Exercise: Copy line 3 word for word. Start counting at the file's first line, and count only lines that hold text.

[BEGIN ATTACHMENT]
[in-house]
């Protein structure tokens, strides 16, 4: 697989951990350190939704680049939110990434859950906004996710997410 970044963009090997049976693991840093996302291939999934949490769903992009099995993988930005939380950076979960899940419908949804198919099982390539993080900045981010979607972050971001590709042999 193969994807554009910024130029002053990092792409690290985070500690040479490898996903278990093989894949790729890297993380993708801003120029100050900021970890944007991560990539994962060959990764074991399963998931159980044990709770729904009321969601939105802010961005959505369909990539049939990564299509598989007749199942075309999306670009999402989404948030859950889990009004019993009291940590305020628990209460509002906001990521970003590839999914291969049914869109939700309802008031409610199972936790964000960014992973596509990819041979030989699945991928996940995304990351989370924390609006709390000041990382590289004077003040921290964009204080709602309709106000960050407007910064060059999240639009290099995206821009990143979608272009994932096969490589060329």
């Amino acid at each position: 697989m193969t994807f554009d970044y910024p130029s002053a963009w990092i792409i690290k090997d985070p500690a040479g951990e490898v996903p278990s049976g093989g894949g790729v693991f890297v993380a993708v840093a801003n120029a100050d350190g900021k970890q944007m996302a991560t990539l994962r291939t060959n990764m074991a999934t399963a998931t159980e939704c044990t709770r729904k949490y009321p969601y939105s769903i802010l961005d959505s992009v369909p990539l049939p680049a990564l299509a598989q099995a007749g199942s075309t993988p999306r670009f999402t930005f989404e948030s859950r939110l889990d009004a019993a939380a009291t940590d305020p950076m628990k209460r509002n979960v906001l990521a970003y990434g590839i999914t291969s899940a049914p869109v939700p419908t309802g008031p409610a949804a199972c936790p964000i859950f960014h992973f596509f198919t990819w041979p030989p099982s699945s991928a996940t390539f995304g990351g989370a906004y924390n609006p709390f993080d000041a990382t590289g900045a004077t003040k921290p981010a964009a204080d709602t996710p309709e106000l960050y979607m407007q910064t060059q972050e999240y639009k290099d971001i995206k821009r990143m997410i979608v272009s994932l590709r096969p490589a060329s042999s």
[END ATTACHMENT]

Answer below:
């Amino acid at each position: 697989m193969t994807f554009d970044y910024p130029s002053a963009w990092i792409i690290k090997d985070p500690a040479g951990e490898v996903p278990s049976g093989g894949g790729v693991f890297v993380a993708v840093a801003n120029a100050d350190g900021k970890q944007m996302a991560t990539l994962r291939t060959n990764m074991a999934t399963a998931t159980e939704c044990t709770r729904k949490y009321p969601y939105s769903i802010l961005d959505s992009v369909p990539l049939p680049a990564l299509a598989q099995a007749g199942s075309t993988p999306r670009f999402t930005f989404e948030s859950r939110l889990d009004a019993a939380a009291t940590d305020p950076m628990k209460r509002n979960v906001l990521a970003y990434g590839i999914t291969s899940a049914p869109v939700p419908t309802g008031p409610a949804a199972c936790p964000i859950f960014h992973f596509f198919t990819w041979p030989p099982s699945s991928a996940t390539f995304g990351g989370a906004y924390n609006p709390f993080d000041a990382t590289g900045a004077t003040k921290p981010a964009a204080d709602t996710p309709e106000l960050y979607m407007q910064t060059q972050e999240y639009k290099d971001i995206k821009r990143m997410i979608v272009s994932l590709r096969p490589a060329s042999s």